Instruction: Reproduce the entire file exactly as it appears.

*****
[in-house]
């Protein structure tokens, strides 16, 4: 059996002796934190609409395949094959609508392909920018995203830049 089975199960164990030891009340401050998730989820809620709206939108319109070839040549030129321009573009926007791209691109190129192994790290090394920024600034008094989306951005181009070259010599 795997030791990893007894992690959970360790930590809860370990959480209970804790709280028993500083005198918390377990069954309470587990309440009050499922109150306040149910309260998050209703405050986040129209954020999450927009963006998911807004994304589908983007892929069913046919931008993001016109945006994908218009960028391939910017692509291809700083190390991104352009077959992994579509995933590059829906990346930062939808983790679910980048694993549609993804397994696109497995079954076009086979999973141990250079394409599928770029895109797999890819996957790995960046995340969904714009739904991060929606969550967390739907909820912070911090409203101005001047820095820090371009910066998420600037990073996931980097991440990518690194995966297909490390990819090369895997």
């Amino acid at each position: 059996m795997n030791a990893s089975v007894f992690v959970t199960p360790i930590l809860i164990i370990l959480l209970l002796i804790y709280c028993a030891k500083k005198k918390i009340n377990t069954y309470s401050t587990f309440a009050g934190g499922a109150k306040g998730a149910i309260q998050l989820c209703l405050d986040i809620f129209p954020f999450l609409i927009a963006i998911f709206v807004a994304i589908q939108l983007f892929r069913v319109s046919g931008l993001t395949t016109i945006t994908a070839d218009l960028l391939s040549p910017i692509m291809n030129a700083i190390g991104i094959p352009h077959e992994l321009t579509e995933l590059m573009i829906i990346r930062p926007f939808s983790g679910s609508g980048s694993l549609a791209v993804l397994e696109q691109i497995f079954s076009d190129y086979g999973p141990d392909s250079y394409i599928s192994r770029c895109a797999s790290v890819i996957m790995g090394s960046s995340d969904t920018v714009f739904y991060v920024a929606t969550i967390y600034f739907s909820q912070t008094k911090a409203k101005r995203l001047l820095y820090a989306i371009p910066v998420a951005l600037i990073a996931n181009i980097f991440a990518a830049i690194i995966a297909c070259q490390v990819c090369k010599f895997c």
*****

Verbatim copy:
[in-house]
């Protein structure tokens, strides 16, 4: 059996002796934190609409395949094959609508392909920018995203830049 089975199960164990030891009340401050998730989820809620709206939108319109070839040549030129321009573009926007791209691109190129192994790290090394920024600034008094989306951005181009070259010599 795997030791990893007894992690959970360790930590809860370990959480209970804790709280028993500083005198918390377990069954309470587990309440009050499922109150306040149910309260998050209703405050986040129209954020999450927009963006998911807004994304589908983007892929069913046919931008993001016109945006994908218009960028391939910017692509291809700083190390991104352009077959992994579509995933590059829906990346930062939808983790679910980048694993549609993804397994696109497995079954076009086979999973141990250079394409599928770029895109797999890819996957790995960046995340969904714009739904991060929606969550967390739907909820912070911090409203101005001047820095820090371009910066998420600037990073996931980097991440990518690194995966297909490390990819090369895997």
């Amino acid at each position: 059996m795997n030791a990893s089975v007894f992690v959970t199960p360790i930590l809860i164990i370990l959480l209970l002796i804790y709280c028993a030891k500083k005198k918390i009340n377990t069954y309470s401050t587990f309440a009050g934190g499922a109150k306040g998730a149910i309260q998050l989820c209703l405050d986040i809620f129209p954020f999450l609409i927009a963006i998911f709206v807004a994304i589908q939108l983007f892929r069913v319109s046919g931008l993001t395949t016109i945006t994908a070839d218009l960028l391939s040549p910017i692509m291809n030129a700083i190390g991104i094959p352009h077959e992994l321009t579509e995933l590059m573009i829906i990346r930062p926007f939808s983790g679910s609508g980048s694993l549609a791209v993804l397994e696109q691109i497995f079954s076009d190129y086979g999973p141990d392909s250079y394409i599928s192994r770029c895109a797999s790290v890819i996957m790995g090394s960046s995340d969904t920018v714009f739904y991060v920024a929606t969550i967390y600034f739907s909820q912070t008094k911090a409203k101005r995203l001047l820095y820090a989306i371009p910066v998420a951005l600037i990073a996931n181009i980097f991440a990518a830049i690194i995966a297909c070259q490390v990819c090369k010599f895997c």